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Eliminating exclusion through respect

Eliminating exclusion through respect

On Wednesday afternoon, students got a side of flash-mob with their kale salads.

Saint Louis University’s occupational therapy department and the St. Louis Arc teamed up to bring the flash mob to SLU. For the past six or seven years, this partnership has been bringing the groove around St. Louis in an effort to end the use of the r-word. They aim to replace the old r-word with a new one: respect.

To individuals with intellectual disabilities, the r-word represents an expression of hate. This is just one of the many things that the Social Justice Committee at the St. Louis Arc aims to change. The St. Louis Arc is a nonprofit that strives to provide those with disabilities an opportunity to live a regular life. The disabilities range from intellectual development and brain injury to cerebral palsy and autism They encourage and provide “independence, respect, regular treatment with the same opportunities, language assistance, work and housing,” according to Ann Mangelsdorf, the assistant director of Family Support & Advocacy for the St. Louis Arc.

In the meeting before the performance, students and Arc members gathered to say hello to one another and prepare themselves. Handshakes were traded for hugs and happy faces. A young man from the Arc said, “I’m nervous about dancing with all these girls.” His caretaker assured him, “But you love to dance, there’s just a few girls here.” He was right, the majority of the dancers were young ladies in the OT program.

The flash mob met several times to rehearse prior to the performance on Wednesday. The performance did not go off without a hiccup, though. As one might expect from a room full of occupational therapy students, someone suggested that the room stretch before going out to perform. While stretching out in a room in the BSC, organizers realized that they had forgotten both the music and the speakers. Quick thinking and a few favors later, the show was still set to go on.

The room erupted when they heard a test run of Taylor Swift’s “Shake it Off.” A wave of high-fives and fist bumps flooded the small space. After the cheering died down, dancers started to file out of the room.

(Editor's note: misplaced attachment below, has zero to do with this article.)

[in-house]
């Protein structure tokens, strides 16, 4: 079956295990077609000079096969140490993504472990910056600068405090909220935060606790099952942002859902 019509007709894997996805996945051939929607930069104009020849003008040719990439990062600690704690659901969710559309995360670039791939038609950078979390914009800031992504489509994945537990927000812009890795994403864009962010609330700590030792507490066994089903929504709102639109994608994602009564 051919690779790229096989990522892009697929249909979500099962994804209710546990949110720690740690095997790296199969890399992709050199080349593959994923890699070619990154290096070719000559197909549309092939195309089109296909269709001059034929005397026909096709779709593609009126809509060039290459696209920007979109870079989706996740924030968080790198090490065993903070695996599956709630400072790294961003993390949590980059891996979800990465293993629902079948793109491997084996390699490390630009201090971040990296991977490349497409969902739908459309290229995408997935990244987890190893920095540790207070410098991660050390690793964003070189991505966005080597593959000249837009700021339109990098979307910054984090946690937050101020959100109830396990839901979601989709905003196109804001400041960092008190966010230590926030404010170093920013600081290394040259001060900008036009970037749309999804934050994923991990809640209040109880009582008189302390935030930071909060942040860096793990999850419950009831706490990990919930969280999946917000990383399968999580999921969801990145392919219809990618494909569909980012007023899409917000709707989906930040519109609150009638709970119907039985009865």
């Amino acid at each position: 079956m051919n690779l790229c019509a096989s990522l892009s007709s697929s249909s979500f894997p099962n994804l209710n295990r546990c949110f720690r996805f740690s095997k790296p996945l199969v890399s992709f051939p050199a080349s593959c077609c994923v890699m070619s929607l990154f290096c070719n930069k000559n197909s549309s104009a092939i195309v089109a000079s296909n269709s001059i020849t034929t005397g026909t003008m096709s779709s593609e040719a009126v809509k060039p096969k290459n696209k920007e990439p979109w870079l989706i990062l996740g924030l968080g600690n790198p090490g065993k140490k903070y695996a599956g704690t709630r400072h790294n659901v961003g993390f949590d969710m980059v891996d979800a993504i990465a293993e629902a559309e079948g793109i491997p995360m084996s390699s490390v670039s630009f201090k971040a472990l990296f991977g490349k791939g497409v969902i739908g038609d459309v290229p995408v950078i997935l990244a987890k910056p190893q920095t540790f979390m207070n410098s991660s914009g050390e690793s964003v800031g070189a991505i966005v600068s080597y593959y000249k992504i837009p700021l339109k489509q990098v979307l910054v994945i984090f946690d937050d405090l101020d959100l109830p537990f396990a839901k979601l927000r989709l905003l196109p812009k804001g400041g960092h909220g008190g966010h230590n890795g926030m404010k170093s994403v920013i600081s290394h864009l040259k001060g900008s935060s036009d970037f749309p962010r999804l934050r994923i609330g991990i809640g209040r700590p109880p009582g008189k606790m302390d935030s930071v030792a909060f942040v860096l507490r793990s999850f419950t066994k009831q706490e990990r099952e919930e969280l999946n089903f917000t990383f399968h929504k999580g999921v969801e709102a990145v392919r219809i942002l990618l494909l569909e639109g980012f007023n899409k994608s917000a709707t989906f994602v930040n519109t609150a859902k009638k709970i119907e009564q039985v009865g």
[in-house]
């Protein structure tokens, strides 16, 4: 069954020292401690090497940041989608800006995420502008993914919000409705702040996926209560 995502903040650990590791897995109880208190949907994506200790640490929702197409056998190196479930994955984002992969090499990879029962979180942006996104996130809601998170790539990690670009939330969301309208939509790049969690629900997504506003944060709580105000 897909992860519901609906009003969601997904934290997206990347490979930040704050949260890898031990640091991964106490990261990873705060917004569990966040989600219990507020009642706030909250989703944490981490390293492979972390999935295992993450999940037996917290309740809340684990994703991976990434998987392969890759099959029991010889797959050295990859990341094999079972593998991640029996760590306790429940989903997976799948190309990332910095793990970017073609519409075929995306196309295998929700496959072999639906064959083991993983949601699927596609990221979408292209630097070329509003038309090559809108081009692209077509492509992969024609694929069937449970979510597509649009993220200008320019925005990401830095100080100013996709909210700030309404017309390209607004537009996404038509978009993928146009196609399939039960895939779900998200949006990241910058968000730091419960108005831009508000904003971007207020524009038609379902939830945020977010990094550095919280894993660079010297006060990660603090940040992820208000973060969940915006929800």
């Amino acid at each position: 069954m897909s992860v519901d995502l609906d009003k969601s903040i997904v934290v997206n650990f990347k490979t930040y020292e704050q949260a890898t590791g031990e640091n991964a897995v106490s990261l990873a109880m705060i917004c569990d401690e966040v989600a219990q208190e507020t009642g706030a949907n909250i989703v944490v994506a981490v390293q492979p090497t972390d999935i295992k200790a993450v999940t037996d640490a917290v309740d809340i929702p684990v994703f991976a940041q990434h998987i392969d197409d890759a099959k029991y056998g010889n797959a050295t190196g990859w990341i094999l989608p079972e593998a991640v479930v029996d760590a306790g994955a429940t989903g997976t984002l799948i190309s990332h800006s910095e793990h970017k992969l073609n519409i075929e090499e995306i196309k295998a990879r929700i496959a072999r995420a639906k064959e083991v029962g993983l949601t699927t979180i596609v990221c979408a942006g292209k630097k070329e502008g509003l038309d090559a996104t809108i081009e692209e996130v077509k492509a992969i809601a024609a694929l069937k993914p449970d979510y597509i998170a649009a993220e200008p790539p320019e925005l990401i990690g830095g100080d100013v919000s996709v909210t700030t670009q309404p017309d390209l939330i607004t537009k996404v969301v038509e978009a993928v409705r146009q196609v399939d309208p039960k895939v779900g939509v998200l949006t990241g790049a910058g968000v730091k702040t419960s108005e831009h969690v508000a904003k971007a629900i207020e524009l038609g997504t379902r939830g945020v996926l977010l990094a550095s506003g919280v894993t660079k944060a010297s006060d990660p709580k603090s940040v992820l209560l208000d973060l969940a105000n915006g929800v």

Students in the BSC had bewildered looks on their faces as an army of tie-dye clad dancers walked down the stairs and engulfed the area. The anticipation built as more and more dancers made their way down the stairs. Soon, you couldn’t turn your head without getting a glimpse of tie-dye. The music began and the still crowd came to life.

Excited dancers thrust their hands in the air and waved them around. Every individual had his or her own flair to add. At one point, one of the dancers started to bust out in a world-class rendition of the robot.

Students were surrounded as the performance ensued. Amanda Schultz was enjoying her lunch and using her laptop, but her eyes and ears were quickly drawn to the marvelous clamour around her. Students who entered the BSC were just as bewildered as those before them. A group of girls walking to Panera had stunned expressions. “What is going on right now?” they said.

The song ended, but it wasn’t over yet. One of the coordinators yelled, “ I would like to thank Saint Louis University’s OT school for making this possible. Remember that we are dancing for respect for all people. Who wants to go again?” Applause echoed through the floor.

For the second time, dancers left their sweet moves on the dance floor. At the end, everyone struck their own pose, and, once again, the crowd roared. There was not a single person in the room without a hint of a smile on their face.

Mangelsdorf said, “This is one of the highlights of their day.” No doubt, everyone enjoyed themselves, and at the same time they were spreading a crucial message: The r-word is not okay. Those with disabilities are just as capable as regular people, and for that they deserve respect.

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